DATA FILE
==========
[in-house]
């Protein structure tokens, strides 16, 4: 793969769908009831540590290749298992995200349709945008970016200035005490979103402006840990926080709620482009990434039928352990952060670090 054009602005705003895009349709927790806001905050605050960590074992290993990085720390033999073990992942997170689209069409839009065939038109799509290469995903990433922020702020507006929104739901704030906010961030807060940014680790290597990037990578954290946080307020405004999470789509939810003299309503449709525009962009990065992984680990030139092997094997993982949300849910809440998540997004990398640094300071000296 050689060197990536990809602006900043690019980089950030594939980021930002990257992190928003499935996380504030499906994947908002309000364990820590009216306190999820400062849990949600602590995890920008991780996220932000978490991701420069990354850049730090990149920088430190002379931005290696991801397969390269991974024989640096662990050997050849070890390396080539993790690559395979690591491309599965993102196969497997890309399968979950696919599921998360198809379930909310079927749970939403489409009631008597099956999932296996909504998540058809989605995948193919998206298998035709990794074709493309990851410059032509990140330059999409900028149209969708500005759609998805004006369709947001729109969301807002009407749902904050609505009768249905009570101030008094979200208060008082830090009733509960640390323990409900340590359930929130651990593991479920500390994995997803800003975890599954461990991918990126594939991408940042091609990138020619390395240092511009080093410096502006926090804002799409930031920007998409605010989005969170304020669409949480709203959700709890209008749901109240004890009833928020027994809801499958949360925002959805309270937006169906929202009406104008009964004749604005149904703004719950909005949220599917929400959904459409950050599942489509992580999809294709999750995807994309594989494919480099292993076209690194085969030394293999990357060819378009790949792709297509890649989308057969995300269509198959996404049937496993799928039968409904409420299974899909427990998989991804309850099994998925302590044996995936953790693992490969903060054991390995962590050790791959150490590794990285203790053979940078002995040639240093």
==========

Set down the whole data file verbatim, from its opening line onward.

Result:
[in-house]
């Protein structure tokens, strides 16, 4: 793969769908009831540590290749298992995200349709945008970016200035005490979103402006840990926080709620482009990434039928352990952060670090 054009602005705003895009349709927790806001905050605050960590074992290993990085720390033999073990992942997170689209069409839009065939038109799509290469995903990433922020702020507006929104739901704030906010961030807060940014680790290597990037990578954290946080307020405004999470789509939810003299309503449709525009962009990065992984680990030139092997094997993982949300849910809440998540997004990398640094300071000296 050689060197990536990809602006900043690019980089950030594939980021930002990257992190928003499935996380504030499906994947908002309000364990820590009216306190999820400062849990949600602590995890920008991780996220932000978490991701420069990354850049730090990149920088430190002379931005290696991801397969390269991974024989640096662990050997050849070890390396080539993790690559395979690591491309599965993102196969497997890309399968979950696919599921998360198809379930909310079927749970939403489409009631008597099956999932296996909504998540058809989605995948193919998206298998035709990794074709493309990851410059032509990140330059999409900028149209969708500005759609998805004006369709947001729109969301807002009407749902904050609505009768249905009570101030008094979200208060008082830090009733509960640390323990409900340590359930929130651990593991479920500390994995997803800003975890599954461990991918990126594939991408940042091609990138020619390395240092511009080093410096502006926090804002799409930031920007998409605010989005969170304020669409949480709203959700709890209008749901109240004890009833928020027994809801499958949360925002959805309270937006169906929202009406104008009964004749604005149904703004719950909005949220599917929400959904459409950050599942489509992580999809294709999750995807994309594989494919480099292993076209690194085969030394293999990357060819378009790949792709297509890649989308057969995300269509198959996404049937496993799928039968409904409420299974899909427990998989991804309850099994998925302590044996995936953790693992490969903060054991390995962590050790791959150490590794990285203790053979940078002995040639240093």